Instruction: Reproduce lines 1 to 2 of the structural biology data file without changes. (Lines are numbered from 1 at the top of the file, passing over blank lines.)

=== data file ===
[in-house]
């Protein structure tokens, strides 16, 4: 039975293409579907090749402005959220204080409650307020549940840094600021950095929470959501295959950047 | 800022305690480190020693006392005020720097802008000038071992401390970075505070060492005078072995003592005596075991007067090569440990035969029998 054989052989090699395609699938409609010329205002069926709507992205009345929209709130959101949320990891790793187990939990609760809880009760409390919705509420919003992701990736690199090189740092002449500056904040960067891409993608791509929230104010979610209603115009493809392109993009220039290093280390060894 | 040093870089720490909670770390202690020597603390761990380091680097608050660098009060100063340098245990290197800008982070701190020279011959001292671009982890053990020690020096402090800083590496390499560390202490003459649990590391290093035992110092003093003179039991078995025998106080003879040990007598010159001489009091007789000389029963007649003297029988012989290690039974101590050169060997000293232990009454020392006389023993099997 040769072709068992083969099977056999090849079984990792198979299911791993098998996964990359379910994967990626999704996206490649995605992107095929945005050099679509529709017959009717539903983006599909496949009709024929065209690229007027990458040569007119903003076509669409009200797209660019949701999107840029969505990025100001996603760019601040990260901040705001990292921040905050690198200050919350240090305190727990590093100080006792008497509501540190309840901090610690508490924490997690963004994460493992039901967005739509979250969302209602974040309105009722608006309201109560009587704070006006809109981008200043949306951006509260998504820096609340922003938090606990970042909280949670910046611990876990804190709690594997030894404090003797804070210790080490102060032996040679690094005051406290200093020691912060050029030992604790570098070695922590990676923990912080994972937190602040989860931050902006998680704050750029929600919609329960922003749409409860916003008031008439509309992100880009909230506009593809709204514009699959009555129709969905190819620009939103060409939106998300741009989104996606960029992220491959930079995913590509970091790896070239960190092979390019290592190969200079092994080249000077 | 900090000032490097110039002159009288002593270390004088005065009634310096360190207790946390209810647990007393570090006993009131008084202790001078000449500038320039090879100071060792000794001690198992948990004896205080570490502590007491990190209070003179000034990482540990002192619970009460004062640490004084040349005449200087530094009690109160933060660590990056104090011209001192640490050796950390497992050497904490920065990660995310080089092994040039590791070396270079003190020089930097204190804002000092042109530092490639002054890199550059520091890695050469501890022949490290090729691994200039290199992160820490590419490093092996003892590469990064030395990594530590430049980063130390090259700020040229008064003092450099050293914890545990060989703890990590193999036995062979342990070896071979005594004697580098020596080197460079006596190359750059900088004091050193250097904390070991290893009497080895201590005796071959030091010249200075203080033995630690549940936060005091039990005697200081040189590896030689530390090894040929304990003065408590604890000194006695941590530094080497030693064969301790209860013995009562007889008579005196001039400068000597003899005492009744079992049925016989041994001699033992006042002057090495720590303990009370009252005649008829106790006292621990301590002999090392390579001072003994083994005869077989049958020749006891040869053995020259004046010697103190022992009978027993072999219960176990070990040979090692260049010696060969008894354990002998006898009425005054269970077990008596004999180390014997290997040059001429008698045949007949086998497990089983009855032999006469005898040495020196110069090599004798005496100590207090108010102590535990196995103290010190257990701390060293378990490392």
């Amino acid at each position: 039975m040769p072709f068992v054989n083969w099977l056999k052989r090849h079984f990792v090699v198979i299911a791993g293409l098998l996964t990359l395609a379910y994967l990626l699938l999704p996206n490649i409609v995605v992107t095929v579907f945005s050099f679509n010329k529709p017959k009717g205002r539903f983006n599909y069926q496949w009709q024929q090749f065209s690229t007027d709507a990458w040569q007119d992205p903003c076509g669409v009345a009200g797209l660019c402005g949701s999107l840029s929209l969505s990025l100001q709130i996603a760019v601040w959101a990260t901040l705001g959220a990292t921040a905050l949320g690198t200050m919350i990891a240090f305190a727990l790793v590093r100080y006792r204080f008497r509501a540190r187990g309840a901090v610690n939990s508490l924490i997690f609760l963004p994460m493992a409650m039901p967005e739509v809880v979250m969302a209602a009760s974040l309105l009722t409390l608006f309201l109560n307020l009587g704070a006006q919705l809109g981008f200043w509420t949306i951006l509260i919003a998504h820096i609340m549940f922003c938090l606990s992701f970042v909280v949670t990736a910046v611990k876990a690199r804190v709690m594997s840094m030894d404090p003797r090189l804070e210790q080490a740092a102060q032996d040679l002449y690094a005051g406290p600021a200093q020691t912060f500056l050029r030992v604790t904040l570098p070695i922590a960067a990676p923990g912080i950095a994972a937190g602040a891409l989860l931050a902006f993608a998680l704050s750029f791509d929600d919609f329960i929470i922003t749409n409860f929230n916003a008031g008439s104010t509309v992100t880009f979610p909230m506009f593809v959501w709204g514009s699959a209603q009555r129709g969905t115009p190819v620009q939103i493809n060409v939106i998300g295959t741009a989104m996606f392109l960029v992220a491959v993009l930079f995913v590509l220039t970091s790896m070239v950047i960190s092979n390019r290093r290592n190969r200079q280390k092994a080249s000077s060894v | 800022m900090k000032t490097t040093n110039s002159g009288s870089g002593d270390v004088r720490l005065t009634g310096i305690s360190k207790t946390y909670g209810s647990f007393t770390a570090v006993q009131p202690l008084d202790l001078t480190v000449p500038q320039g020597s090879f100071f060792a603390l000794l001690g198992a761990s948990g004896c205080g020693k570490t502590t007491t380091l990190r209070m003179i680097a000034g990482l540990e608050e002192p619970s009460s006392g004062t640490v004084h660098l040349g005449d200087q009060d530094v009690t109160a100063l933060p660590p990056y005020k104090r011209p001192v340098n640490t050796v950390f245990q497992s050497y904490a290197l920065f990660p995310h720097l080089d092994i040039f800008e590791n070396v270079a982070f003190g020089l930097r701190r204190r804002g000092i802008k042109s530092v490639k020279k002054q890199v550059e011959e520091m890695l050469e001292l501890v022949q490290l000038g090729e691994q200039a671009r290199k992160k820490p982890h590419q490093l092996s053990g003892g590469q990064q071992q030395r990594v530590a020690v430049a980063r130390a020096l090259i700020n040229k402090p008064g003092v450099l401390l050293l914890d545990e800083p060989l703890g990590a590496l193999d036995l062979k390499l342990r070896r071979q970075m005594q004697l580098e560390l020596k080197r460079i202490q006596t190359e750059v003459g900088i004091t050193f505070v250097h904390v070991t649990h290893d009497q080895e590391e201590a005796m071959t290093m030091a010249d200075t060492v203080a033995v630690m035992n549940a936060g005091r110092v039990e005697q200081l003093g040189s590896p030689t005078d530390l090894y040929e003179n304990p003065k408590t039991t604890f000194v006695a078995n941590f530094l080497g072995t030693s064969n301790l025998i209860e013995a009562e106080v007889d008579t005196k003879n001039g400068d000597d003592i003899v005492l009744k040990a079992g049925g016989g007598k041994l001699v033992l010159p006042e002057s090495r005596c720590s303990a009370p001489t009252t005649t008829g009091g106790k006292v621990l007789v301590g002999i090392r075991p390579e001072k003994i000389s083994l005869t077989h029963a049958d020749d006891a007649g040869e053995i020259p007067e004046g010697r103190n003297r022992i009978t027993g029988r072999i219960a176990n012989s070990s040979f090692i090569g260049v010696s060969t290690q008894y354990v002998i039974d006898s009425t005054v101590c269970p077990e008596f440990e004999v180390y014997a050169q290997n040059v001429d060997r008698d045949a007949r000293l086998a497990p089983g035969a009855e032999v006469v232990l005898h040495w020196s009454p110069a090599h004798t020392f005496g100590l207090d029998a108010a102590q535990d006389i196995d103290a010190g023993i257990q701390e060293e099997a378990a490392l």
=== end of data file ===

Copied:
[in-house]
């Protein structure tokens, strides 16, 4: 039975293409579907090749402005959220204080409650307020549940840094600021950095929470959501295959950047 | 800022305690480190020693006392005020720097802008000038071992401390970075505070060492005078072995003592005596075991007067090569440990035969029998 054989052989090699395609699938409609010329205002069926709507992205009345929209709130959101949320990891790793187990939990609760809880009760409390919705509420919003992701990736690199090189740092002449500056904040960067891409993608791509929230104010979610209603115009493809392109993009220039290093280390060894 | 040093870089720490909670770390202690020597603390761990380091680097608050660098009060100063340098245990290197800008982070701190020279011959001292671009982890053990020690020096402090800083590496390499560390202490003459649990590391290093035992110092003093003179039991078995025998106080003879040990007598010159001489009091007789000389029963007649003297029988012989290690039974101590050169060997000293232990009454020392006389023993099997 040769072709068992083969099977056999090849079984990792198979299911791993098998996964990359379910994967990626999704996206490649995605992107095929945005050099679509529709017959009717539903983006599909496949009709024929065209690229007027990458040569007119903003076509669409009200797209660019949701999107840029969505990025100001996603760019601040990260901040705001990292921040905050690198200050919350240090305190727990590093100080006792008497509501540190309840901090610690508490924490997690963004994460493992039901967005739509979250969302209602974040309105009722608006309201109560009587704070006006809109981008200043949306951006509260998504820096609340922003938090606990970042909280949670910046611990876990804190709690594997030894404090003797804070210790080490102060032996040679690094005051406290200093020691912060050029030992604790570098070695922590990676923990912080994972937190602040989860931050902006998680704050750029929600919609329960922003749409409860916003008031008439509309992100880009909230506009593809709204514009699959009555129709969905190819620009939103060409939106998300741009989104996606960029992220491959930079995913590509970091790896070239960190092979390019290592190969200079092994080249000077 | 900090000032490097110039002159009288002593270390004088005065009634310096360190207790946390209810647990007393570090006993009131008084202790001078000449500038320039090879100071060792000794001690198992948990004896205080570490502590007491990190209070003179000034990482540990002192619970009460004062640490004084040349005449200087530094009690109160933060660590990056104090011209001192640490050796950390497992050497904490920065990660995310080089092994040039590791070396270079003190020089930097204190804002000092042109530092490639002054890199550059520091890695050469501890022949490290090729691994200039290199992160820490590419490093092996003892590469990064030395990594530590430049980063130390090259700020040229008064003092450099050293914890545990060989703890990590193999036995062979342990070896071979005594004697580098020596080197460079006596190359750059900088004091050193250097904390070991290893009497080895201590005796071959030091010249200075203080033995630690549940936060005091039990005697200081040189590896030689530390090894040929304990003065408590604890000194006695941590530094080497030693064969301790209860013995009562007889008579005196001039400068000597003899005492009744079992049925016989041994001699033992006042002057090495720590303990009370009252005649008829106790006292621990301590002999090392390579001072003994083994005869077989049958020749006891040869053995020259004046010697103190022992009978027993072999219960176990070990040979090692260049010696060969008894354990002998006898009425005054269970077990008596004999180390014997290997040059001429008698045949007949086998497990089983009855032999006469005898040495020196110069090599004798005496100590207090108010102590535990196995103290010190257990701390060293378990490392």